The Way to Improved Patient Safety, Reduced Costs Is Transparency, Report Finds

Transparency throughout the healthcare system could produce safer care, better outcomes, and reduced costs of care, according to a new report from the National Patient Safety Foundation's Lucian Leape Institute.

Transparency throughout the healthcare system could produce safer care, better outcomes, and more trust among involved parties, according to a new report from the National Patient Safety Foundation’s Lucian Leape Institute.

The Shining a Light: Safer Health Care Through Transparency report addresses 4 domains where the open exchange of information is necessary to improve safety and provides more than 3 dozen recommendations for clinicians, healthcare executives, and policy makers. These recommendations address issues such as disclosure of conflicts of interest, shared decision making with patients, and development of core competencies for communicating medical errors and quality measures to various other stakeholders.

“We hope this report will help convince people that transparency is not only the right thing to do, but that it will lead to improved outcomes, fewer errors, more satisfied patients, and reduced costs of care,” Robert M. Wachter, MD, associate chair of the department of medicine at University of California, San Francisco, said in a statement.

Dr Wachter and Gary Kaplan, MD, FACMPE, chief executive officer, Virginia Mason Health System, served as co-chairs for this project. Both are members of the Lucian Leape Institute.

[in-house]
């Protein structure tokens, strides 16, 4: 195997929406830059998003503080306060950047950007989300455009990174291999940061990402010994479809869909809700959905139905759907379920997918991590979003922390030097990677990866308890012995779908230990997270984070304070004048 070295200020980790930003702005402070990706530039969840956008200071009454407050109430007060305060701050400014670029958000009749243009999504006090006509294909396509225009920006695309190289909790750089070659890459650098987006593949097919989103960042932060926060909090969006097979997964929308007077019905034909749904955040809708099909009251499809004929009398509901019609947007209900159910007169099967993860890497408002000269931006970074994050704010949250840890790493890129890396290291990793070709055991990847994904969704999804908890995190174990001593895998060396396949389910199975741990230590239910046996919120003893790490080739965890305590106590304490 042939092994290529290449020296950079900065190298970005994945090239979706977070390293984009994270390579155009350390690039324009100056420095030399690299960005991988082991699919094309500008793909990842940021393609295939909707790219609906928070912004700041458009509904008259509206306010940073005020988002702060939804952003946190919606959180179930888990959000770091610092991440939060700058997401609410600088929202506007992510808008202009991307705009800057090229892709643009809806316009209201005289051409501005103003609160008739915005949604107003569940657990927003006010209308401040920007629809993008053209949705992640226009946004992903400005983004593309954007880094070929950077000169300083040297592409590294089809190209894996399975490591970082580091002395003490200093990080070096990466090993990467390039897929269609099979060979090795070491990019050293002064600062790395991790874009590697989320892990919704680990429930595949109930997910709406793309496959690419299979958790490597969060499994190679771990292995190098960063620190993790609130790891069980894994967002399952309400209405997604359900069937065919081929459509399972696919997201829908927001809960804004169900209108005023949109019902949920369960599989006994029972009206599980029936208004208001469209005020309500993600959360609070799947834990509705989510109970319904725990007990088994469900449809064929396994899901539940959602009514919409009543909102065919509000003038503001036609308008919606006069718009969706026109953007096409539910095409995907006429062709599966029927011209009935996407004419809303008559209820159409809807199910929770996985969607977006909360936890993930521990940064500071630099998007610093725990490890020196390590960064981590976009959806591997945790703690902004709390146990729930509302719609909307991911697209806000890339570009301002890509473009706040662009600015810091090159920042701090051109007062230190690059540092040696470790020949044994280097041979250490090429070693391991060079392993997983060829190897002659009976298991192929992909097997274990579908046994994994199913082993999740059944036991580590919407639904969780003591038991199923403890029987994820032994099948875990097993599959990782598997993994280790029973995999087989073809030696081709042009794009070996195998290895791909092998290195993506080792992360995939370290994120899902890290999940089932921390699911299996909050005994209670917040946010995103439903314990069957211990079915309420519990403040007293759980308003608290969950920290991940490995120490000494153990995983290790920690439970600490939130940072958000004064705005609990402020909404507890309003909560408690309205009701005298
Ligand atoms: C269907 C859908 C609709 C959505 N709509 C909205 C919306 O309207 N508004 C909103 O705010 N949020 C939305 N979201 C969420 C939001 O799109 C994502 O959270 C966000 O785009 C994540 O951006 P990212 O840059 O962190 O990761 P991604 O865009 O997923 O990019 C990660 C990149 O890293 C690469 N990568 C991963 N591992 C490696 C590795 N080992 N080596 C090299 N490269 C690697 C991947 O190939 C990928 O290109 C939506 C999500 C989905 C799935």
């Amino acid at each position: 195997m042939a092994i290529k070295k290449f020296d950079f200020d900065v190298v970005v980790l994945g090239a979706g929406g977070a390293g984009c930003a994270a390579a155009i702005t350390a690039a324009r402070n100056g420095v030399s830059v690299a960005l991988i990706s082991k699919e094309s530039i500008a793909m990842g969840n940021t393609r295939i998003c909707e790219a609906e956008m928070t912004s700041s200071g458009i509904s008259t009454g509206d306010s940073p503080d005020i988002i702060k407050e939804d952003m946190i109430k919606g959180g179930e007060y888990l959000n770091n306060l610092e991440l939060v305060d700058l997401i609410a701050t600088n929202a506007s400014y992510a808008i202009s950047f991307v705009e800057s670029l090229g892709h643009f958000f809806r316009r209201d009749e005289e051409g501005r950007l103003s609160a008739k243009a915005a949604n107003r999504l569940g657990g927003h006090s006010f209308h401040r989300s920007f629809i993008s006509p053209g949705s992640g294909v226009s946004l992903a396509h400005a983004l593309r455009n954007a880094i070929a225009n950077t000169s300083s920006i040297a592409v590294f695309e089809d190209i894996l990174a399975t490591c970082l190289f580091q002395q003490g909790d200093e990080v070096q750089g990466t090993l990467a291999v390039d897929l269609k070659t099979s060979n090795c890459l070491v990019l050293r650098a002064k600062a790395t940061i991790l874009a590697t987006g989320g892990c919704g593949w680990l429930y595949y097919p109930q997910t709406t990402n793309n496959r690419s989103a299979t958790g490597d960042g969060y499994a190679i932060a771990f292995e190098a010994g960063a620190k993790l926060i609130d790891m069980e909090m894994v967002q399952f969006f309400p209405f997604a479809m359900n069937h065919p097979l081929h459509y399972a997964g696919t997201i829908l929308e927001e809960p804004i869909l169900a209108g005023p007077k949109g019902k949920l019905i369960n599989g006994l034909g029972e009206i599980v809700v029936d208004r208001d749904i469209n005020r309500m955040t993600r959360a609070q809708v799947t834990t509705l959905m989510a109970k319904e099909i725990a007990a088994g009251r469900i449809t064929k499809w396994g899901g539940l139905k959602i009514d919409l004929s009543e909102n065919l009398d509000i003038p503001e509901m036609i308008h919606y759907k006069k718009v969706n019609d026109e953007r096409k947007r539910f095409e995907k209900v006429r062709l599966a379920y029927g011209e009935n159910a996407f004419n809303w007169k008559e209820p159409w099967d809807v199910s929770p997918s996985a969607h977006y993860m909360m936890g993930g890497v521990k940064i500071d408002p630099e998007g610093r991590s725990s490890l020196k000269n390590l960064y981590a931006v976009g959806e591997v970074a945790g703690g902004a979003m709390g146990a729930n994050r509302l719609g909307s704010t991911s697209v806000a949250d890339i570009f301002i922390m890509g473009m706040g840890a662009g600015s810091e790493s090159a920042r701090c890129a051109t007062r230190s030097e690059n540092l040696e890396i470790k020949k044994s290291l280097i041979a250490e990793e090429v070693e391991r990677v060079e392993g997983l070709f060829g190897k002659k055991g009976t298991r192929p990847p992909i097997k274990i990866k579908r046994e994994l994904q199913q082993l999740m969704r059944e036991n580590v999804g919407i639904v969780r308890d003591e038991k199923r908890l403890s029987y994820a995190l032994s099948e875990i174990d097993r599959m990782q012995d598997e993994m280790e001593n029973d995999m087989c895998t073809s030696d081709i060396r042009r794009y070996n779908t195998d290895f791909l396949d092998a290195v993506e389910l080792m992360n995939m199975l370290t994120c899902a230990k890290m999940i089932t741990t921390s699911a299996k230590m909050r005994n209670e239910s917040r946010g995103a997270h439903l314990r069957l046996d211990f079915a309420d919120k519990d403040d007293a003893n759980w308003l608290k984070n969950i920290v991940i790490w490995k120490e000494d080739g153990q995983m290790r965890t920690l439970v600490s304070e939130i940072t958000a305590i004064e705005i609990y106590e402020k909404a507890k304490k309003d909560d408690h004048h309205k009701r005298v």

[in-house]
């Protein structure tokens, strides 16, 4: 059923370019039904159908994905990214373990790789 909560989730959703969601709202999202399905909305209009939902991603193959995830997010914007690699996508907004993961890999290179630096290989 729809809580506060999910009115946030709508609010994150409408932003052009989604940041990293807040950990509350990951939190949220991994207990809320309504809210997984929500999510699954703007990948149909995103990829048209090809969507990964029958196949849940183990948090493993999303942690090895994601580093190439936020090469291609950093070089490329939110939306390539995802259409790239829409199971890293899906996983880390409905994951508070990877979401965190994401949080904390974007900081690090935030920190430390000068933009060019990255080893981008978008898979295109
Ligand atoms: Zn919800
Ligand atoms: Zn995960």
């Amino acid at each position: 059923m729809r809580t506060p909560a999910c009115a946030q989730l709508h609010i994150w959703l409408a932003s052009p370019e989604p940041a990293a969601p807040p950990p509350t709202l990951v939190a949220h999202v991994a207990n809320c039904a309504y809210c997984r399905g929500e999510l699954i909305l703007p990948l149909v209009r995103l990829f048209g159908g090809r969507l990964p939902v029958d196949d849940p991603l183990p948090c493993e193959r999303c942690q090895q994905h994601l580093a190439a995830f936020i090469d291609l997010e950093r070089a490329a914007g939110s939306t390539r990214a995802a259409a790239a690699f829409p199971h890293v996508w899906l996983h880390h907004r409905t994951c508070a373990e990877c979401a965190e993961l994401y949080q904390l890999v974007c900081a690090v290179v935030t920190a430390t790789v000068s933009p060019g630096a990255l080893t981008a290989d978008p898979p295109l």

The 4 domains of transparency that the report focused on were:

  • Transparency between clinicians and patients—illustrated by disclosure after medical errors
  • Transparency among clinicians themselves—illustrated by peer review and other mechanisms to share information within health care delivery organizations
  • Transparency of health care organizations with one another—illustrated by regional or national collaboratives
  • Transparency of both clinicians and organizations with the public—illustrated by public reporting of quality and safety data

“Transparency has been largely overlooked as a patient safety tool, in part because it requires a foundation of a safety culture and strong organizational leadership,” Gary Kaplan, MD, FACMPE, chief executive officer, Virginia Mason Health System, said. “The barriers are not necessarily easy to overcome, but we will never truly achieve safe patient care without improvements in transparency in each of the domains we cite.”